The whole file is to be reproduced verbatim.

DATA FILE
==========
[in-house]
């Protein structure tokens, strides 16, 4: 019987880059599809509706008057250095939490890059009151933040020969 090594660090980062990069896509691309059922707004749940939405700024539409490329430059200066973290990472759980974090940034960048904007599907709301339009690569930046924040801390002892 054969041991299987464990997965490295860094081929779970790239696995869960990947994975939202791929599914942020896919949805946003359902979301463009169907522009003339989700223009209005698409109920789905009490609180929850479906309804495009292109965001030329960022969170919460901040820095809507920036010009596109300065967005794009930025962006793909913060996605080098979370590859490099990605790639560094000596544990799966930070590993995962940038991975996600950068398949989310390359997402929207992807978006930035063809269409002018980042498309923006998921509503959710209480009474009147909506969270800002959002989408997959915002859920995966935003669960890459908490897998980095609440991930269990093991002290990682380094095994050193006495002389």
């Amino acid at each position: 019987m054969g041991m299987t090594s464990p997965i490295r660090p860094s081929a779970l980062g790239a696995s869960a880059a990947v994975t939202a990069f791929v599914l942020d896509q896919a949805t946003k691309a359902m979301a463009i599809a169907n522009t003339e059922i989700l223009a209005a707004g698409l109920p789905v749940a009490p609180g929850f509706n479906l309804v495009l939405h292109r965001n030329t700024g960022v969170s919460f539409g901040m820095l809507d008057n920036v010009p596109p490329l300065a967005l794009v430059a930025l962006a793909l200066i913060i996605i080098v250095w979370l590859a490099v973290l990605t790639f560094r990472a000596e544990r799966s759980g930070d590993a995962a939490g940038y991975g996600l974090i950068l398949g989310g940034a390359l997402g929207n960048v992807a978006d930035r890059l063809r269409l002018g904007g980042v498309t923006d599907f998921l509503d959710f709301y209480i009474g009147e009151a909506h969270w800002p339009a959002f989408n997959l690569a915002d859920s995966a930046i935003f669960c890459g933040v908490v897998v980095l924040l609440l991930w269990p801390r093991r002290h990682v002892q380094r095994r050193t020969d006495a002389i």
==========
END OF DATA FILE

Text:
[in-house]
């Protein structure tokens, strides 16, 4: 019987880059599809509706008057250095939490890059009151933040020969 090594660090980062990069896509691309059922707004749940939405700024539409490329430059200066973290990472759980974090940034960048904007599907709301339009690569930046924040801390002892 054969041991299987464990997965490295860094081929779970790239696995869960990947994975939202791929599914942020896919949805946003359902979301463009169907522009003339989700223009209005698409109920789905009490609180929850479906309804495009292109965001030329960022969170919460901040820095809507920036010009596109300065967005794009930025962006793909913060996605080098979370590859490099990605790639560094000596544990799966930070590993995962940038991975996600950068398949989310390359997402929207992807978006930035063809269409002018980042498309923006998921509503959710209480009474009147909506969270800002959002989408997959915002859920995966935003669960890459908490897998980095609440991930269990093991002290990682380094095994050193006495002389």
């Amino acid at each position: 019987m054969g041991m299987t090594s464990p997965i490295r660090p860094s081929a779970l980062g790239a696995s869960a880059a990947v994975t939202a990069f791929v599914l942020d896509q896919a949805t946003k691309a359902m979301a463009i599809a169907n522009t003339e059922i989700l223009a209005a707004g698409l109920p789905v749940a009490p609180g929850f509706n479906l309804v495009l939405h292109r965001n030329t700024g960022v969170s919460f539409g901040m820095l809507d008057n920036v010009p596109p490329l300065a967005l794009v430059a930025l962006a793909l200066i913060i996605i080098v250095w979370l590859a490099v973290l990605t790639f560094r990472a000596e544990r799966s759980g930070d590993a995962a939490g940038y991975g996600l974090i950068l398949g989310g940034a390359l997402g929207n960048v992807a978006d930035r890059l063809r269409l002018g904007g980042v498309t923006d599907f998921l509503d959710f709301y209480i009474g009147e009151a909506h969270w800002p339009a959002f989408n997959l690569a915002d859920s995966a930046i935003f669960c890459g933040v908490v897998v980095l924040l609440l991930w269990p801390r093991r002290h990682v002892q380094r095994r050193t020969d006495a002389i």